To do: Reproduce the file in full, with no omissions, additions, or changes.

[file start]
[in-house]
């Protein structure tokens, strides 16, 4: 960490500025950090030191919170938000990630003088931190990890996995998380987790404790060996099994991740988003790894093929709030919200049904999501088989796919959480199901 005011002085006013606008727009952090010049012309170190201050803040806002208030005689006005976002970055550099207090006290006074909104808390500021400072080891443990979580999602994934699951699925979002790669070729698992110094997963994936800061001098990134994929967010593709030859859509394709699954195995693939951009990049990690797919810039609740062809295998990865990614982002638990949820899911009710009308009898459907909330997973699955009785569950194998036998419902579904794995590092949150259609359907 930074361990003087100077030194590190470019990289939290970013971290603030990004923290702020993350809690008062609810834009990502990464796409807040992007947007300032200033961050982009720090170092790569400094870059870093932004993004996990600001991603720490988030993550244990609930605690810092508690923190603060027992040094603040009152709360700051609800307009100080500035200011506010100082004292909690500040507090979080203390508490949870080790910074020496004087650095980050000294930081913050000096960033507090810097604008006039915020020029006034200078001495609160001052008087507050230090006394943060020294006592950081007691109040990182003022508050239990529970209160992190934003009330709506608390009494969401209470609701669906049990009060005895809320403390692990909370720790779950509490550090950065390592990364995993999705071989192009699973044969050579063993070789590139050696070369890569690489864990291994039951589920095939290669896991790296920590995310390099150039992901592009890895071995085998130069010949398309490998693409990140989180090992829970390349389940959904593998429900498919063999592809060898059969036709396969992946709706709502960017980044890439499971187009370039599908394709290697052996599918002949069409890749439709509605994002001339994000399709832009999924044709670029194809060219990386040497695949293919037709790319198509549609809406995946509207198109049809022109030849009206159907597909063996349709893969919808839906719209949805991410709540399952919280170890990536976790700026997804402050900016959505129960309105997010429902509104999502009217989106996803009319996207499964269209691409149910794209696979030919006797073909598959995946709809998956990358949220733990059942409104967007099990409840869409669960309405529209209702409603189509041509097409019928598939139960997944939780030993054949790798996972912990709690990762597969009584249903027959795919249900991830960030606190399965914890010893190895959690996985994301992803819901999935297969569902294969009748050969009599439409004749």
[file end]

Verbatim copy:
[in-house]
């Protein structure tokens, strides 16, 4: 960490500025950090030191919170938000990630003088931190990890996995998380987790404790060996099994991740988003790894093929709030919200049904999501088989796919959480199901 005011002085006013606008727009952090010049012309170190201050803040806002208030005689006005976002970055550099207090006290006074909104808390500021400072080891443990979580999602994934699951699925979002790669070729698992110094997963994936800061001098990134994929967010593709030859859509394709699954195995693939951009990049990690797919810039609740062809295998990865990614982002638990949820899911009710009308009898459907909330997973699955009785569950194998036998419902579904794995590092949150259609359907 930074361990003087100077030194590190470019990289939290970013971290603030990004923290702020993350809690008062609810834009990502990464796409807040992007947007300032200033961050982009720090170092790569400094870059870093932004993004996990600001991603720490988030993550244990609930605690810092508690923190603060027992040094603040009152709360700051609800307009100080500035200011506010100082004292909690500040507090979080203390508490949870080790910074020496004087650095980050000294930081913050000096960033507090810097604008006039915020020029006034200078001495609160001052008087507050230090006394943060020294006592950081007691109040990182003022508050239990529970209160992190934003009330709506608390009494969401209470609701669906049990009060005895809320403390692990909370720790779950509490550090950065390592990364995993999705071989192009699973044969050579063993070789590139050696070369890569690489864990291994039951589920095939290669896991790296920590995310390099150039992901592009890895071995085998130069010949398309490998693409990140989180090992829970390349389940959904593998429900498919063999592809060898059969036709396969992946709706709502960017980044890439499971187009370039599908394709290697052996599918002949069409890749439709509605994002001339994000399709832009999924044709670029194809060219990386040497695949293919037709790319198509549609809406995946509207198109049809022109030849009206159907597909063996349709893969919808839906719209949805991410709540399952919280170890990536976790700026997804402050900016959505129960309105997010429902509104999502009217989106996803009319996207499964269209691409149910794209696979030919006797073909598959995946709809998956990358949220733990059942409104967007099990409840869409669960309405529209209702409603189509041509097409019928598939139960997944939780030993054949790798996972912990709690990762597969009584249903027959795919249900991830960030606190399965914890010893190895959690996985994301992803819901999935297969569902294969009748050969009599439409004749």